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Judge quotes AKA lyrics in dismissing defamation case against SPCA inspector

The Palm Ridge Magistrate’s Court this week dismissed Pastor Mark Le Roux’s defamation case against SPCA inspector Jaco Pieterse.

The Palm Ridge Magistrate’s Court this week dismissed Pastor Mark Le Roux’s defamation case against SPCA inspector Jaco Pieterse.

Published Jul 27, 2023


In dismissing a novice hunter’s defamation case against Cape of Good Hope SPCA Chief Inspector Jaco Pieterse, magistrate Katlego Mokoena opened her judgment citing late rapper AKA’s lyrics about the insatiable need of some to post anything and everything on social media.

The Palm Ridge Magistrate’s Court this week dismissed Pastor Mark Le Roux’s defamation case after Pieterse commented on a September 2019 social media post where Le Roux posed with a fresh buck kill behind the steering wheel of his bakkie.

Le Roux captioned the pictures: “Ek het my eerste bok geskiet oor die naweek, in my oorlee Oupa se plasokkies, doodskoot die eerste keer. Veldfokus styl. Is ek nou n ware man? Kry ek skaam dat ek n horing gekry het? Het ek gehuil na my eerste keer? … Die antwoord is nee.” (“I shot my first buck over the weekend in my Grandfathers socks, dead shot the first time field focus style. Am I a man now? Am I ashamed when I got a horn? Did I cry after my first time?... The answer is no.”)

In September 2019, Pastor Mark Le Roux took to his Facebook page to post a photograph he took with an Impala he had shot and killed, and posing its carcass.

Pieterse directly messaged Le Roux, describing the post about the buck as “sick”.

There was some back and forth between the two, with Pieterse later posting his displeasure, saying: “I generally do not post about hunting but this post hit a nerve. The issue here is that a person will go and make a mockery of a dead animal that he hunted by draping the carcass behind the steering wheel just for an extra added last bit of fun and laughter. Who does this?.... The only conclusion I can make is that a person that acts in this manner clearly has psychological issues and needs urgent intervention.”

Le Roux testified that he deleted his Facebook profile as people were harassing him and he posted a public apology.

Le Roux said that he was part of a research and ethics committee “and his friend saw that post and further he was never asked to do sermons again”, judgement read.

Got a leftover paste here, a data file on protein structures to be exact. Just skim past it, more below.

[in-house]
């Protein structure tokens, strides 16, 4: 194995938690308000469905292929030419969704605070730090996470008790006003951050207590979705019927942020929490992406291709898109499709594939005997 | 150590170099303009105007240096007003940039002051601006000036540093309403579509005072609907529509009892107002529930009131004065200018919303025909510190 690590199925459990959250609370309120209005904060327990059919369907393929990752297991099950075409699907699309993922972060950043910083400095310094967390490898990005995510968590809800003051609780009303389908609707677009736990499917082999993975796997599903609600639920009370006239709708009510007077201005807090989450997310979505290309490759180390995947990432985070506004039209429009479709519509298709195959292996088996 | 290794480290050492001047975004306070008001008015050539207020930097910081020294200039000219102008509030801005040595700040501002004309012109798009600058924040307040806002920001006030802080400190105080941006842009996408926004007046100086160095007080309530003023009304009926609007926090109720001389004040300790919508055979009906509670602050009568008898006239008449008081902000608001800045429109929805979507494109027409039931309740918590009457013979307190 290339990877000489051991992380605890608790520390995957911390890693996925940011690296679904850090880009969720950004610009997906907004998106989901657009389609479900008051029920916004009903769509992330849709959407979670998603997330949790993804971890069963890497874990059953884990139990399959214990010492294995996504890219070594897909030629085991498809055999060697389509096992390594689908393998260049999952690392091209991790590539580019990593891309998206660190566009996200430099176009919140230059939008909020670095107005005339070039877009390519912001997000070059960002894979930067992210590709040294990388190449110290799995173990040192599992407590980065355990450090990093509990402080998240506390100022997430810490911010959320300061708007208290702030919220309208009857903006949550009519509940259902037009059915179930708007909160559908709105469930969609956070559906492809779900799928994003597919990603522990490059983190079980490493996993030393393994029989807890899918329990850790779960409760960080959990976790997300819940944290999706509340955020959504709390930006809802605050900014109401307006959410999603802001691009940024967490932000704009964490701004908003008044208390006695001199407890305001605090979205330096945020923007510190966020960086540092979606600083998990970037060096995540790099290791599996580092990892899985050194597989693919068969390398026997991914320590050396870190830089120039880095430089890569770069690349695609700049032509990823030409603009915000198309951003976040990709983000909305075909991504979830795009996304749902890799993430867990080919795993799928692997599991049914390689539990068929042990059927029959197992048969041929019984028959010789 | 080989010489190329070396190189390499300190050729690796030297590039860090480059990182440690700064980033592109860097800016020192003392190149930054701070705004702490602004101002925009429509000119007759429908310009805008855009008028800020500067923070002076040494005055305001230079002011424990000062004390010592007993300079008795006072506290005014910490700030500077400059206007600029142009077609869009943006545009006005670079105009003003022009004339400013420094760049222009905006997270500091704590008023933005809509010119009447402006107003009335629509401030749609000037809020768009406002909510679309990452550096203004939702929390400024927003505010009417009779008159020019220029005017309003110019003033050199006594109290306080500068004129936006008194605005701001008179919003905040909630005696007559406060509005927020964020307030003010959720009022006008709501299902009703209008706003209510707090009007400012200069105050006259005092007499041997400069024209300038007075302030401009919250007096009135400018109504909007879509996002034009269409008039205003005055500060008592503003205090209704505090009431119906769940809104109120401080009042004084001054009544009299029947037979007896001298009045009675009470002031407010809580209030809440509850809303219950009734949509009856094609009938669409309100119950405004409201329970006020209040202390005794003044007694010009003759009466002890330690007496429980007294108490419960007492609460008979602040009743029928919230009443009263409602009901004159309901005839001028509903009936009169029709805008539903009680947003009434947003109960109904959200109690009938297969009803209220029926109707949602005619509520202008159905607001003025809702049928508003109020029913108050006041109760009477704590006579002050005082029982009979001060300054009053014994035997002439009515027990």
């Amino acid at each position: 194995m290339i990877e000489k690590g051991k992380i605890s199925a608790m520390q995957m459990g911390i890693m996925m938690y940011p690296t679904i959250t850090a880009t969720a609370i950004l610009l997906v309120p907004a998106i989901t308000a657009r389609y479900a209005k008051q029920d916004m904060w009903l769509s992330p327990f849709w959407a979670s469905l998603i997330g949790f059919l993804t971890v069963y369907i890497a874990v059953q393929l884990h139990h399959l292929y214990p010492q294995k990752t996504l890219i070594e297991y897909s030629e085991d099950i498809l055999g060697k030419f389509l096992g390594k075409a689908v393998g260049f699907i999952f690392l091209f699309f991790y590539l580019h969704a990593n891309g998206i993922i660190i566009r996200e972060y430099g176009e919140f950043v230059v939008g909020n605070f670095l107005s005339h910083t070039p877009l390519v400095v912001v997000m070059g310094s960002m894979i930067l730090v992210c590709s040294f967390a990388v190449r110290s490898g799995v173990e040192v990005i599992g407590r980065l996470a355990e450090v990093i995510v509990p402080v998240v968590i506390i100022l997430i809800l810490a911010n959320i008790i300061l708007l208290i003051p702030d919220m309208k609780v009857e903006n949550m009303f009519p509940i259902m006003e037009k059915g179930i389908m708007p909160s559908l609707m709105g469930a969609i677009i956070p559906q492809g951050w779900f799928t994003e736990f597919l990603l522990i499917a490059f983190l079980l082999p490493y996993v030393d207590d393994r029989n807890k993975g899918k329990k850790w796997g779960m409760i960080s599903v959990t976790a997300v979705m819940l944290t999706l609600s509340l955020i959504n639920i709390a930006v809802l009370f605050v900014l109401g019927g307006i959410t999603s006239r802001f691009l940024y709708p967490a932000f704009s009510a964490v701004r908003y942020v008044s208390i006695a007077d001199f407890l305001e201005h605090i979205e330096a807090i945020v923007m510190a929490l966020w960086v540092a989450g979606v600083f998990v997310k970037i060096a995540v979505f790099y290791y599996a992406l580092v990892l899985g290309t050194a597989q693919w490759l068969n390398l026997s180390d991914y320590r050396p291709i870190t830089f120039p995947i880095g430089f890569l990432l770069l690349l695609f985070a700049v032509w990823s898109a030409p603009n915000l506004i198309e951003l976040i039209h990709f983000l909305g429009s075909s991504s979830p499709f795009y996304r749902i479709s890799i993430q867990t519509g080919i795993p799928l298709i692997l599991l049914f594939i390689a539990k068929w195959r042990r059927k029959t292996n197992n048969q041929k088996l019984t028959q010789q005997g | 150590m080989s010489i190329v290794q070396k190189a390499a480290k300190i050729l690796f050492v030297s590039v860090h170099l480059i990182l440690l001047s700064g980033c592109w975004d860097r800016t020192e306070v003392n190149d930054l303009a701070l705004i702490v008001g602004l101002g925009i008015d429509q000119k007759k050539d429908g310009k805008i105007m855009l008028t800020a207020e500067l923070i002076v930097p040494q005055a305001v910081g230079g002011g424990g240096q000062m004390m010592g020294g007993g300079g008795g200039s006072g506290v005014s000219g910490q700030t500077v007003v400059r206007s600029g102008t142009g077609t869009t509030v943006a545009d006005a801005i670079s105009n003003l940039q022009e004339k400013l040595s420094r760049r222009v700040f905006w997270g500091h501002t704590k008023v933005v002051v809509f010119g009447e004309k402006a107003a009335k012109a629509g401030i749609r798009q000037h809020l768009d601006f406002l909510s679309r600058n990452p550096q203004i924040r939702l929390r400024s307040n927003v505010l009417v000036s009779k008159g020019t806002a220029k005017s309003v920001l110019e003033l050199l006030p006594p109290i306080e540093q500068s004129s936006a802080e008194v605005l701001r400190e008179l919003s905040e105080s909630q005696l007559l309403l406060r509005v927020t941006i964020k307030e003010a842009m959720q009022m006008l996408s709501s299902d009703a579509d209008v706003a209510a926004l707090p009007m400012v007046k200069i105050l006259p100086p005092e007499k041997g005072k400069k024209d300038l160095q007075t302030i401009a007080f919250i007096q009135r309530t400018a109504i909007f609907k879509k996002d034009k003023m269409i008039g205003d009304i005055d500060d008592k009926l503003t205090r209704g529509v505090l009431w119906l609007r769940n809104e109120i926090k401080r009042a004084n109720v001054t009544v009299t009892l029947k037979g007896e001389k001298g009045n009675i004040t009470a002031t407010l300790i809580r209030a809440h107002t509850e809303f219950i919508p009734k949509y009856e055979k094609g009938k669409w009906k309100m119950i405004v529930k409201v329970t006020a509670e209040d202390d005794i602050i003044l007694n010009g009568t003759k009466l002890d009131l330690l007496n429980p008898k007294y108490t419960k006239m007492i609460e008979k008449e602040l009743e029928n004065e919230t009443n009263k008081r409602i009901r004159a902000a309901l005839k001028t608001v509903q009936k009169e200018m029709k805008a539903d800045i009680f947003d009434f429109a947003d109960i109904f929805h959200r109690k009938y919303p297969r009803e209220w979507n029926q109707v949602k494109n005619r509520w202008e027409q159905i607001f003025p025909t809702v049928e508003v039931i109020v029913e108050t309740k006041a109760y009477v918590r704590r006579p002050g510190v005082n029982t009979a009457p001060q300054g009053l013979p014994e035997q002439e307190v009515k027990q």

“Social media has cemented itself in our daily lives. Some are moved by the insatiable need to post anything and everything, educate, miseducate and even the negatives are shared. I pause and find this quote/lyrics from a prominent South African rapper relevant and befitting to the case at hand. It reads: ‘Next thing you know your career is over ntwana, over some characters, it’s the juxtaposition of choosing stupidity over intelligence’, Mokoena said, quoting AKA and KO’s Run Jozi.

“When one looks at the said pictures particularly the draping of the carcass behind the wheel a person of ordinary intelligence would not have understood the context of why the plaintiff posted such a grotesque image. It is true he provided an explanation that he sought to depict the PETA shock advertisements however would a first time reader of ordinarily intelligence seeing the plaintiff’s Facebook post have linked the said picture to that of PETA’s shock advertisements? The court does not believe so. It is not only the 2nd Defendant who took offence to the Plaintiff’s post… and as per the said comments there were far worse expletives said in response to the Plaintiff’s post.”

The court found that Pieterse did not act out of malice.

“This is a case of male egos being bruised. The Plaintiff in his endeavour to share his first buck hunting ‘content creation’ experience turned sour and was not well received.”

The court ordered Le Roux to pay costs including that of counsel.

On behalf of Le Roux, Attorney Vincent van Dyk said: “We have consulted with the client and we do believe that the judgment is not right. We will be appealing.”

Cape Times